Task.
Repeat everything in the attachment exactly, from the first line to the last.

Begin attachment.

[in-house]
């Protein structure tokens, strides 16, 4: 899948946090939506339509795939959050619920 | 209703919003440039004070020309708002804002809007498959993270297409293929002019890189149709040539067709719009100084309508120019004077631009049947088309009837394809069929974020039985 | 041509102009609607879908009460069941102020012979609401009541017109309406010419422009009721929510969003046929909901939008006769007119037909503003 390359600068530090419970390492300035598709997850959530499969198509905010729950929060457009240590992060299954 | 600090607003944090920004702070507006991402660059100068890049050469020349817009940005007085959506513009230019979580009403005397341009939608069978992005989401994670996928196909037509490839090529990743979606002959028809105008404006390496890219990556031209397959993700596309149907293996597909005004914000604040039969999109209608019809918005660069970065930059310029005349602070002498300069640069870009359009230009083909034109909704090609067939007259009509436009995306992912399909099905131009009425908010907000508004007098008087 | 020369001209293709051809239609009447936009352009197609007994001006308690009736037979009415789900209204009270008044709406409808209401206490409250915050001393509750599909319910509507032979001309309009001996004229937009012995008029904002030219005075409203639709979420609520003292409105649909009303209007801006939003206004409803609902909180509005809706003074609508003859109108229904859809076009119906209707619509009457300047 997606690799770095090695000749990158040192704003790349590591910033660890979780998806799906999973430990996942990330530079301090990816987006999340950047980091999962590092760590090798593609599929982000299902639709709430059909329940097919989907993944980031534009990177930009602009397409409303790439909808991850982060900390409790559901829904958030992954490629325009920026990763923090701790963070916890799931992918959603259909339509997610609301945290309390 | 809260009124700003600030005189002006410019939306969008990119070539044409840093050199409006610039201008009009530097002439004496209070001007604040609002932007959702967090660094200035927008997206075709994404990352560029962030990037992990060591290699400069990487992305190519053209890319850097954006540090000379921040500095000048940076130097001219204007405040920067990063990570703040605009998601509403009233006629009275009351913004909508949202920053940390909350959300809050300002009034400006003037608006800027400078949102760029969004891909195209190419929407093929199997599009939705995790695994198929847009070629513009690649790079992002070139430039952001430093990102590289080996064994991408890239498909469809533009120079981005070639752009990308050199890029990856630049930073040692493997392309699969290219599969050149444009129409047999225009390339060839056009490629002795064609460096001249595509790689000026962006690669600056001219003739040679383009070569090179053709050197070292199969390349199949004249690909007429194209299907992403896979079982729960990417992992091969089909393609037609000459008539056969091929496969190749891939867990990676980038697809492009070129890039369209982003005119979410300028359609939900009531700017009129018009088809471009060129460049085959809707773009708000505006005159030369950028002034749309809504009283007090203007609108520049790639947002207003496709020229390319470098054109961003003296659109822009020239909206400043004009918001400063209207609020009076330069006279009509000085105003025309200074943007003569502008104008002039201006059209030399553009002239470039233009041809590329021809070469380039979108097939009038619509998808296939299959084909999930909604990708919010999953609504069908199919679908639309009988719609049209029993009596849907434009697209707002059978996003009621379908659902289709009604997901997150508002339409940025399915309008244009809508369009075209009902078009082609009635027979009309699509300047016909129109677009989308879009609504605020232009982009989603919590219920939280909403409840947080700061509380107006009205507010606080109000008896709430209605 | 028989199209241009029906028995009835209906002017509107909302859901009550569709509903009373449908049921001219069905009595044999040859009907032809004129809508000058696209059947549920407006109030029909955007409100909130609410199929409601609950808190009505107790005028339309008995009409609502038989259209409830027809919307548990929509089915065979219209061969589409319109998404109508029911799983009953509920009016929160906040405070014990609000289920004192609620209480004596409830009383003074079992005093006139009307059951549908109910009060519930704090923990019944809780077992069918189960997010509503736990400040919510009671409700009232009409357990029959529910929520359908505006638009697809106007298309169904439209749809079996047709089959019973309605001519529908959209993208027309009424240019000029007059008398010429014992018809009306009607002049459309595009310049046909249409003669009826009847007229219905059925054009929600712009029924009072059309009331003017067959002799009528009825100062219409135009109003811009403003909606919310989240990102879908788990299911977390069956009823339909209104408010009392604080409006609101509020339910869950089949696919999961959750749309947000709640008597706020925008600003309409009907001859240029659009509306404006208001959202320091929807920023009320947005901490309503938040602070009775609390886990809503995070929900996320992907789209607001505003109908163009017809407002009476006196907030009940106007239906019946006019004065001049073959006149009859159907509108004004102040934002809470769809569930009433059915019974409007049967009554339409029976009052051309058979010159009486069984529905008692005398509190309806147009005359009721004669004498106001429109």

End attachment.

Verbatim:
[in-house]
């Protein structure tokens, strides 16, 4: 899948946090939506339509795939959050619920 | 209703919003440039004070020309708002804002809007498959993270297409293929002019890189149709040539067709719009100084309508120019004077631009049947088309009837394809069929974020039985 | 041509102009609607879908009460069941102020012979609401009541017109309406010419422009009721929510969003046929909901939008006769007119037909503003 390359600068530090419970390492300035598709997850959530499969198509905010729950929060457009240590992060299954 | 600090607003944090920004702070507006991402660059100068890049050469020349817009940005007085959506513009230019979580009403005397341009939608069978992005989401994670996928196909037509490839090529990743979606002959028809105008404006390496890219990556031209397959993700596309149907293996597909005004914000604040039969999109209608019809918005660069970065930059310029005349602070002498300069640069870009359009230009083909034109909704090609067939007259009509436009995306992912399909099905131009009425908010907000508004007098008087 | 020369001209293709051809239609009447936009352009197609007994001006308690009736037979009415789900209204009270008044709406409808209401206490409250915050001393509750599909319910509507032979001309309009001996004229937009012995008029904002030219005075409203639709979420609520003292409105649909009303209007801006939003206004409803609902909180509005809706003074609508003859109108229904859809076009119906209707619509009457300047 997606690799770095090695000749990158040192704003790349590591910033660890979780998806799906999973430990996942990330530079301090990816987006999340950047980091999962590092760590090798593609599929982000299902639709709430059909329940097919989907993944980031534009990177930009602009397409409303790439909808991850982060900390409790559901829904958030992954490629325009920026990763923090701790963070916890799931992918959603259909339509997610609301945290309390 | 809260009124700003600030005189002006410019939306969008990119070539044409840093050199409006610039201008009009530097002439004496209070001007604040609002932007959702967090660094200035927008997206075709994404990352560029962030990037992990060591290699400069990487992305190519053209890319850097954006540090000379921040500095000048940076130097001219204007405040920067990063990570703040605009998601509403009233006629009275009351913004909508949202920053940390909350959300809050300002009034400006003037608006800027400078949102760029969004891909195209190419929407093929199997599009939705995790695994198929847009070629513009690649790079992002070139430039952001430093990102590289080996064994991408890239498909469809533009120079981005070639752009990308050199890029990856630049930073040692493997392309699969290219599969050149444009129409047999225009390339060839056009490629002795064609460096001249595509790689000026962006690669600056001219003739040679383009070569090179053709050197070292199969390349199949004249690909007429194209299907992403896979079982729960990417992992091969089909393609037609000459008539056969091929496969190749891939867990990676980038697809492009070129890039369209982003005119979410300028359609939900009531700017009129018009088809471009060129460049085959809707773009708000505006005159030369950028002034749309809504009283007090203007609108520049790639947002207003496709020229390319470098054109961003003296659109822009020239909206400043004009918001400063209207609020009076330069006279009509000085105003025309200074943007003569502008104008002039201006059209030399553009002239470039233009041809590329021809070469380039979108097939009038619509998808296939299959084909999930909604990708919010999953609504069908199919679908639309009988719609049209029993009596849907434009697209707002059978996003009621379908659902289709009604997901997150508002339409940025399915309008244009809508369009075209009902078009082609009635027979009309699509300047016909129109677009989308879009609504605020232009982009989603919590219920939280909403409840947080700061509380107006009205507010606080109000008896709430209605 | 028989199209241009029906028995009835209906002017509107909302859901009550569709509903009373449908049921001219069905009595044999040859009907032809004129809508000058696209059947549920407006109030029909955007409100909130609410199929409601609950808190009505107790005028339309008995009409609502038989259209409830027809919307548990929509089915065979219209061969589409319109998404109508029911799983009953509920009016929160906040405070014990609000289920004192609620209480004596409830009383003074079992005093006139009307059951549908109910009060519930704090923990019944809780077992069918189960997010509503736990400040919510009671409700009232009409357990029959529910929520359908505006638009697809106007298309169904439209749809079996047709089959019973309605001519529908959209993208027309009424240019000029007059008398010429014992018809009306009607002049459309595009310049046909249409003669009826009847007229219905059925054009929600712009029924009072059309009331003017067959002799009528009825100062219409135009109003811009403003909606919310989240990102879908788990299911977390069956009823339909209104408010009392604080409006609101509020339910869950089949696919999961959750749309947000709640008597706020925008600003309409009907001859240029659009509306404006208001959202320091929807920023009320947005901490309503938040602070009775609390886990809503995070929900996320992907789209607001505003109908163009017809407002009476006196907030009940106007239906019946006019004065001049073959006149009859159907509108004004102040934002809470769809569930009433059915019974409007049967009554339409029976009052051309058979010159009486069984529905008692005398509190309806147009005359009721004669004498106001429109």